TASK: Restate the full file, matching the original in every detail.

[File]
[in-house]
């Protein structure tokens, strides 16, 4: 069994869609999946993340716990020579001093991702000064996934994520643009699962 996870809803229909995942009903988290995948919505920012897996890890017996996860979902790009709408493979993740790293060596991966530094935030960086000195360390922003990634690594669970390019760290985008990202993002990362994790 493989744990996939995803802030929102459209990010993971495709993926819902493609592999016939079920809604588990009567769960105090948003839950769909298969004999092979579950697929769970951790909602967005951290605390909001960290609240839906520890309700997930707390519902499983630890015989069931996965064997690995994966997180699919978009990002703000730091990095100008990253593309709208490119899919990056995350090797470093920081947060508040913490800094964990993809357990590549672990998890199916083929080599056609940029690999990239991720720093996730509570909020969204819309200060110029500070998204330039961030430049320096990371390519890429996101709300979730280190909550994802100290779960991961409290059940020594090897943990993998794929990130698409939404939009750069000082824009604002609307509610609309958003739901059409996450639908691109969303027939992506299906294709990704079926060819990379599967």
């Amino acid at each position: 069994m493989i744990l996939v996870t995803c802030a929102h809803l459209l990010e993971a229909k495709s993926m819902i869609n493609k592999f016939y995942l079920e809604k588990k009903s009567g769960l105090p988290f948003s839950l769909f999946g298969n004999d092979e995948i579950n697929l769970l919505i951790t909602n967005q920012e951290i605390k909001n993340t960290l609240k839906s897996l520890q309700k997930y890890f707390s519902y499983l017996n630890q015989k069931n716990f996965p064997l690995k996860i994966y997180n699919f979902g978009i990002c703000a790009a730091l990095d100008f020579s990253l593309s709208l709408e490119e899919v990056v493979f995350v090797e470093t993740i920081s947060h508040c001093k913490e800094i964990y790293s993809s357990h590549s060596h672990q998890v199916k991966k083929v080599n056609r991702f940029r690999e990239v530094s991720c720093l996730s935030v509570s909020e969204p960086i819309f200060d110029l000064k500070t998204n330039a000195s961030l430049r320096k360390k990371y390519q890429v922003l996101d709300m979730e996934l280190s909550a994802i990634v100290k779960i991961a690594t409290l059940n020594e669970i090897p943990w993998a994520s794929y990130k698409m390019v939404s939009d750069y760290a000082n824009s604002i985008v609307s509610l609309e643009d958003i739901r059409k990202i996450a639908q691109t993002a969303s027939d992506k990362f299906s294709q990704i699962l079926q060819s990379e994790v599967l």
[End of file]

[in-house]
């Protein structure tokens, strides 16, 4: 069994869609999946993340716990020579001093991702000064996934994520643009699962 996870809803229909995942009903988290995948919505920012897996890890017996996860979902790009709408493979993740790293060596991966530094935030960086000195360390922003990634690594669970390019760290985008990202993002990362994790 493989744990996939995803802030929102459209990010993971495709993926819902493609592999016939079920809604588990009567769960105090948003839950769909298969004999092979579950697929769970951790909602967005951290605390909001960290609240839906520890309700997930707390519902499983630890015989069931996965064997690995994966997180699919978009990002703000730091990095100008990253593309709208490119899919990056995350090797470093920081947060508040913490800094964990993809357990590549672990998890199916083929080599056609940029690999990239991720720093996730509570909020969204819309200060110029500070998204330039961030430049320096990371390519890429996101709300979730280190909550994802100290779960991961409290059940020594090897943990993998794929990130698409939404939009750069000082824009604002609307509610609309958003739901059409996450639908691109969303027939992506299906294709990704079926060819990379599967």
């Amino acid at each position: 069994m493989i744990l996939v996870t995803c802030a929102h809803l459209l990010e993971a229909k495709s993926m819902i869609n493609k592999f016939y995942l079920e809604k588990k009903s009567g769960l105090p988290f948003s839950l769909f999946g298969n004999d092979e995948i579950n697929l769970l919505i951790t909602n967005q920012e951290i605390k909001n993340t960290l609240k839906s897996l520890q309700k997930y890890f707390s519902y499983l017996n630890q015989k069931n716990f996965p064997l690995k996860i994966y997180n699919f979902g978009i990002c703000a790009a730091l990095d100008f020579s990253l593309s709208l709408e490119e899919v990056v493979f995350v090797e470093t993740i920081s947060h508040c001093k913490e800094i964990y790293s993809s357990h590549s060596h672990q998890v199916k991966k083929v080599n056609r991702f940029r690999e990239v530094s991720c720093l996730s935030v509570s909020e969204p960086i819309f200060d110029l000064k500070t998204n330039a000195s961030l430049r320096k360390k990371y390519q890429v922003l996101d709300m979730e996934l280190s909550a994802i990634v100290k779960i991961a690594t409290l059940n020594e669970i090897p943990w993998a994520s794929y990130k698409m390019v939404s939009d750069y760290a000082n824009s604002i985008v609307s509610l609309e643009d958003i739901r059409k990202i996450a639908q691109t993002a969303s027939d992506k990362f299906s294709q990704i699962l079926q060819s990379e994790v599967l």